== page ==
Cart (Loading....) | Create Account
Close category search window

Effects of ion energy on the crystal size and hydrogen bonding in plasma-deposited nanocrystalline silicon thin films

Sign In

Cookies must be enabled to login.After enabling cookies , please use refresh or reload or ctrl+f5 on the browser for the login options.

Formats Non-Member Member
$31 $31
Learn how you can qualify for the best price for this item!
Become an IEEE Member or Subscribe to
IEEE Xplore for exclusive pricing!
close button

puzzle piece

IEEE membership options for an individual and IEEE Xplore subscriptions for an organization offer the most affordable access to essential journal articles, conference papers, standards, eBooks, and eLearning courses.

Learn more about:

IEEE membership

IEEE Xplore subscriptions

2 Author(s)
Lebib, S. ; Laboratoires de Physique des Interfaces et des Couches Minces [Unite Mixte de Recherche (UMR) 7647-Centre National de la Recherche Scientifique (CNRS)] Ecole Polytechnique, 91128, Palaiseau Cedex, France ; Roca i Cabarrocas, P.

Your organization might have access to this article on the publisher's site. To check, click on this link: 

We present a detailed study of the effects of the substrate temperature, radio-frequency (rf) power, and total pressure on the crystal size and hydrogen bonding in nanocrystalline silicon thin films codeposited on the grounded and rf electrodes of an asymmetric radio frequency glow discharge reactor. Raman spectroscopy, x-ray diffraction, and spectroscopic ellipsometry measurements show that by varying the deposition parameters we can obtain crystal sizes in the range of 3–10 nm and crystalline fractions in the range of 20% up to 97%. The obtaining of small crystallite sizes (4–5 nm) in films submitted to high-energy (100–300 eV) ion bombardment is highlighted by infrared-absorption and hydrogen evolution measurements, which display characteristic features of hydrogen bonded at the surface of the crystallites. Therefore, hydrogen bonding is a unique way to demonstrate the presence of small crystallites in films at the transition between amorphous and nanocrystalline, films which look amorphous when characterized by standard techniques such as Raman spectroscopy and x-ray diffraction.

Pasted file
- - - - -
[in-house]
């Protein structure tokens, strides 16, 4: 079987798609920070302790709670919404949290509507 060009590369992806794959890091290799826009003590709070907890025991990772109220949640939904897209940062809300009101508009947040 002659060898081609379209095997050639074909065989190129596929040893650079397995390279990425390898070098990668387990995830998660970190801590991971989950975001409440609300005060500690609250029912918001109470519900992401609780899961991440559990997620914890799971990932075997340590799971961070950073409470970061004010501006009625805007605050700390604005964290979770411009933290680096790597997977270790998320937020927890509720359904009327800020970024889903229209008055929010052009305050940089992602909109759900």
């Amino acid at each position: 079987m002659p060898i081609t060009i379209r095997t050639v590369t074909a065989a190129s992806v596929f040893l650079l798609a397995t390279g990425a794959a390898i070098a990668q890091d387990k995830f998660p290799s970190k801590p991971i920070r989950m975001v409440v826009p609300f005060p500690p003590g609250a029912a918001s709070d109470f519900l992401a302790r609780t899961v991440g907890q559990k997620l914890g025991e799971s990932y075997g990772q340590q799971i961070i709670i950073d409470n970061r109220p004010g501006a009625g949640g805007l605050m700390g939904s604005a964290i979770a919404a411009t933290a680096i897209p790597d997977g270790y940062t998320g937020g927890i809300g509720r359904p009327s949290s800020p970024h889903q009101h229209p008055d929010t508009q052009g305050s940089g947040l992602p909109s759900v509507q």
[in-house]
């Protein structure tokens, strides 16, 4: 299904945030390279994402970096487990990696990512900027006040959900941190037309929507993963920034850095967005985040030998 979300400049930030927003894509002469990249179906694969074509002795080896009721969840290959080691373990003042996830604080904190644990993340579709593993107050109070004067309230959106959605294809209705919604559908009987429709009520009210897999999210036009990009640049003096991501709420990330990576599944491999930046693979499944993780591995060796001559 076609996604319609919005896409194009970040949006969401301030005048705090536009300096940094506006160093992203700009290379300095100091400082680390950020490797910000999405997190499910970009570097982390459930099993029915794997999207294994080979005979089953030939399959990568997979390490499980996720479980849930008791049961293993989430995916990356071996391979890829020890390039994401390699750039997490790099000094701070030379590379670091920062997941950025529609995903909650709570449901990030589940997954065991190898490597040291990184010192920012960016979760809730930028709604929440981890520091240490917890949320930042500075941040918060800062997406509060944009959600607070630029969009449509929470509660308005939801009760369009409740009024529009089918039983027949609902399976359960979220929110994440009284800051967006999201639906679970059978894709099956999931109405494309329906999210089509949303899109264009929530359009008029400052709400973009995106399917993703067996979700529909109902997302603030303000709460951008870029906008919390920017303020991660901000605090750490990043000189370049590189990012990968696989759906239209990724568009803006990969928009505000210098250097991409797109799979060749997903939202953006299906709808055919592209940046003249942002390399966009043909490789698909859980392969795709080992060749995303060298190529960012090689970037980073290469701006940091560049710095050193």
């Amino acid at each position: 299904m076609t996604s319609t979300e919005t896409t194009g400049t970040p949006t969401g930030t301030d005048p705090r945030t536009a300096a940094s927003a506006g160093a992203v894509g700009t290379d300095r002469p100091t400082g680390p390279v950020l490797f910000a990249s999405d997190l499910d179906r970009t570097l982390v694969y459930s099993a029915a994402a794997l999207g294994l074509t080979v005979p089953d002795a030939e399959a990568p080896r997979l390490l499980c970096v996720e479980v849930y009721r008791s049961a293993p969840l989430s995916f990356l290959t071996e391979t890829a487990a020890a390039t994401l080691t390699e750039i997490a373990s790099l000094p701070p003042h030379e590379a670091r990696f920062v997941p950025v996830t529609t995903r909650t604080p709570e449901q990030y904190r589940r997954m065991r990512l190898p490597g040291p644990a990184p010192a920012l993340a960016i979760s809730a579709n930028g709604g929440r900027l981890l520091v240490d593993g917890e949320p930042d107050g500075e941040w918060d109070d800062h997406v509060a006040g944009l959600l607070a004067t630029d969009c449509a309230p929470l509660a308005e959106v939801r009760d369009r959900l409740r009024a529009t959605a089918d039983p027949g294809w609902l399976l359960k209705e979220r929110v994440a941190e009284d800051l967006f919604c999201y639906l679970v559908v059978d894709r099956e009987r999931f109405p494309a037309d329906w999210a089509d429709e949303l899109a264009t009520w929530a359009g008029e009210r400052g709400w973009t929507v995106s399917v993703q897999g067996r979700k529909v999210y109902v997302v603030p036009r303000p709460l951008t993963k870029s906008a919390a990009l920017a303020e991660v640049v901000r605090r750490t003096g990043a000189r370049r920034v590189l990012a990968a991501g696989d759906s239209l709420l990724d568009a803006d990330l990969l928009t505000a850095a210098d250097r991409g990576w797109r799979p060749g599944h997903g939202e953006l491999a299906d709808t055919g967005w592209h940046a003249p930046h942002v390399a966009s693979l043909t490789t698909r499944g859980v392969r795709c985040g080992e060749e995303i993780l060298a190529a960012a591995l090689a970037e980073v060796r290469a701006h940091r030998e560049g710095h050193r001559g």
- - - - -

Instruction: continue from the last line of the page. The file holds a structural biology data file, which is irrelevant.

Published in:

Journal of Applied Physics  (Volume:97 ,  Issue: 10 )

Date of Publication:

May 2005

Need Help?

IEEE Advancing Technology for Humanity About IEEE Xplore | Contact | Help | Terms of Use | Nondiscrimination Policy | Site Map | Privacy & Opting Out of Cookies

A not-for-profit organization, IEEE is the world's largest professional association for the advancement of technology.
© Copyright 2014 IEEE - All rights reserved. Use of this web site signifies your agreement to the terms and conditions.